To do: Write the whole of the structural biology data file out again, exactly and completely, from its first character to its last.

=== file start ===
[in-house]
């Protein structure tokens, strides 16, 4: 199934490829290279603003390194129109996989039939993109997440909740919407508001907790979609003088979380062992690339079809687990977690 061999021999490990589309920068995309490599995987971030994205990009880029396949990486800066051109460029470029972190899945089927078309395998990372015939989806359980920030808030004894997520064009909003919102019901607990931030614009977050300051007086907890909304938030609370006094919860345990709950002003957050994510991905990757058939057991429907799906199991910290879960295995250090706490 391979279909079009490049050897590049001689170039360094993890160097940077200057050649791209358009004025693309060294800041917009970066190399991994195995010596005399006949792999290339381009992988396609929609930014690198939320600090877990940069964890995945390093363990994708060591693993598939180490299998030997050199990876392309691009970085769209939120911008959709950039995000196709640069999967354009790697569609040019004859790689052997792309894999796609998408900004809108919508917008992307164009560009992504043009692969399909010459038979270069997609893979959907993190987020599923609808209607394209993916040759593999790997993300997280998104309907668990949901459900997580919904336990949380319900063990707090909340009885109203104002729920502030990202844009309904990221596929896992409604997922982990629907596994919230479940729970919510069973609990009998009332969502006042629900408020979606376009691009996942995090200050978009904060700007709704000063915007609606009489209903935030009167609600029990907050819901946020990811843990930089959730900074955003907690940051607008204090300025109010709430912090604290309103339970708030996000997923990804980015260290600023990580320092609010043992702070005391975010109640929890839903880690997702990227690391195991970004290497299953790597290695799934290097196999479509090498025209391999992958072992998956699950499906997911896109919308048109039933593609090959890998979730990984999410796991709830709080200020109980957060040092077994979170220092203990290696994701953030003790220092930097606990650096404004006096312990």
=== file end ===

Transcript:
[in-house]
């Protein structure tokens, strides 16, 4: 199934490829290279603003390194129109996989039939993109997440909740919407508001907790979609003088979380062992690339079809687990977690 061999021999490990589309920068995309490599995987971030994205990009880029396949990486800066051109460029470029972190899945089927078309395998990372015939989806359980920030808030004894997520064009909003919102019901607990931030614009977050300051007086907890909304938030609370006094919860345990709950002003957050994510991905990757058939057991429907799906199991910290879960295995250090706490 391979279909079009490049050897590049001689170039360094993890160097940077200057050649791209358009004025693309060294800041917009970066190399991994195995010596005399006949792999290339381009992988396609929609930014690198939320600090877990940069964890995945390093363990994708060591693993598939180490299998030997050199990876392309691009970085769209939120911008959709950039995000196709640069999967354009790697569609040019004859790689052997792309894999796609998408900004809108919508917008992307164009560009992504043009692969399909010459038979270069997609893979959907993190987020599923609808209607394209993916040759593999790997993300997280998104309907668990949901459900997580919904336990949380319900063990707090909340009885109203104002729920502030990202844009309904990221596929896992409604997922982990629907596994919230479940729970919510069973609990009998009332969502006042629900408020979606376009691009996942995090200050978009904060700007709704000063915007609606009489209903935030009167609600029990907050819901946020990811843990930089959730900074955003907690940051607008204090300025109010709430912090604290309103339970708030996000997923990804980015260290600023990580320092609010043992702070005391975010109640929890839903880690997702990227690391195991970004290497299953790597290695799934290097196999479509090498025209391999992958072992998956699950499906997911896109919308048109039933593609090959890998979730990984999410796991709830709080200020109980957060040092077994979170220092203990290696994701953030003790220092930097606990650096404004006096312990």